2023 Season in Review - Sussex County Miners
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2023 Season in Review

2023 Season in Review


     As soon as the 2022 baseball season ended, it was clear that 2023 would be a year of big changes for the Sussex County Miners.

     Manager Bobby Jones was leaving. The former big league pitcher had been the face of the team since he took over in 2016, the club’s second year of existence, and he’d run things with such class that this team was highly respected throughout the league. Both on and off the field, Bobby set the tone and set high standards. Players who’d never heard of Augusta and could barely find New Jersey on a map all wanted to come here to wear a Miners uniform and play for him, and he was widely recognized in baseball circles for establishing a workplace culture of responsibility and respectfulness – and winning.

     The 2022 season ended last September with the Miners knocked out of playoff contention in the final weekend, and Bobby was gone a month later to become vice president and chief business officer of the New Jersey Jackals.

     A few weeks later, another huge departure: General manager Justin Ferrarella, who’d run the front office since 2017, had accepted a new position in Kentucky as president of the Lexington Legends, an independent team in the Atlantic League, which, like the Frontier League, is a partner of Major League Baseball.

     Ferrarella had held various jobs with the Miners since they were first created in 2015, eventually becoming operations manager before he was named GM, all the while building an admirable reputation with corporate and community supporters and becoming a fan favorite around the ballpark with his always-ready-to-pitch-in attitude and his big smile.

     Bobby Jones gone. Justin Ferrarella gone. Four big shoes to fill. Time for new faces. Time to turn the page. Time for a new look at Skylands Stadium.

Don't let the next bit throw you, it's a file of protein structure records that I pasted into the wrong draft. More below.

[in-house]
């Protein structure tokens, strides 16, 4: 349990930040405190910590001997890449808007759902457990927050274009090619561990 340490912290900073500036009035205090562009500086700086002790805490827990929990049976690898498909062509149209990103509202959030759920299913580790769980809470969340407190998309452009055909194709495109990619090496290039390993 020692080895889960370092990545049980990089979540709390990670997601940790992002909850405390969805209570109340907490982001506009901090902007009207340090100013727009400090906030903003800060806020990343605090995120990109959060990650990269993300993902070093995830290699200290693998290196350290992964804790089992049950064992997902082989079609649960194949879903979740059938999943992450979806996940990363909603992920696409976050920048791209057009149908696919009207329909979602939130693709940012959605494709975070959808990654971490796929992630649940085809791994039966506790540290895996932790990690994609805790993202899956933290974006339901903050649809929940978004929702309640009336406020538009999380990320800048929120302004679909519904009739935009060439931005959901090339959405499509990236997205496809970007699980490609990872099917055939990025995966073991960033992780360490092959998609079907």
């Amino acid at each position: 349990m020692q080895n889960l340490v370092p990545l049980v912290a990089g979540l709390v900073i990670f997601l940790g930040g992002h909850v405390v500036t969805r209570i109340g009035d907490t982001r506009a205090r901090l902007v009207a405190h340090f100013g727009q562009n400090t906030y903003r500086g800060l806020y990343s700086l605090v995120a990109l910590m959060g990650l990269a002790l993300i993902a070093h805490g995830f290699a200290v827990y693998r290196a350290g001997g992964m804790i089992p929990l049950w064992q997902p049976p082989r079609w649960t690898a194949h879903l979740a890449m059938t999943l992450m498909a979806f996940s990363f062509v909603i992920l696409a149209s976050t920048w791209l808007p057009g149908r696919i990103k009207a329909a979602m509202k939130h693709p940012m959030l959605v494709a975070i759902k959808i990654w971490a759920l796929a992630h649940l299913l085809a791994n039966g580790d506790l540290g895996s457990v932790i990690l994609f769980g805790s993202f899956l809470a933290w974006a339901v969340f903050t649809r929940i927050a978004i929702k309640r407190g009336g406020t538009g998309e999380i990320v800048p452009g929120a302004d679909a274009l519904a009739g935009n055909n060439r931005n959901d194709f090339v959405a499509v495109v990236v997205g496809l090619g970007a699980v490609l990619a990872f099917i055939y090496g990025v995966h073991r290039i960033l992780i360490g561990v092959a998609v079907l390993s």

It began with the Nov. 1 appointment of former big league catcher Chris Widger as the Miners new manager. Not only had the 51-year-old played 10 seasons in the majors – including a .297 year as Jorge Posada’s backup with Joe Torre’s Yankees – but he also had more recent experience as a minor league manager, both with affiliated and independent teams.

     Next came a new GM: Vinnie Sangemino’s resume included work at a non-profit organization and in financial services to go along with his lifelong love of baseball. A native of Nutley, the 37-year-old had played third base at Rutgers University and had watched games at Skylands as a spectator. Now, he was chosen to carry on with the strong foundation left by Ferrarella.

     Widger spent last winter at home in South Jersey building a roster that he hoped would better the 2022 final record of 54-41, and his troops opened the 2023 season by charging into first place with a quick six-game winning streak and a 10-4 mark on May 30.

     Just like the previous year, pitching was the key to this team’s success, and Sussex County stayed on top of the East Division standings throughout June and into July. The Jersey Jackals, however, became just as hot, winning 12 in a row and 18 out of 19, resulting in a dead tie for first place between the two in-state rivals just in time for a three-game Fourth of July series.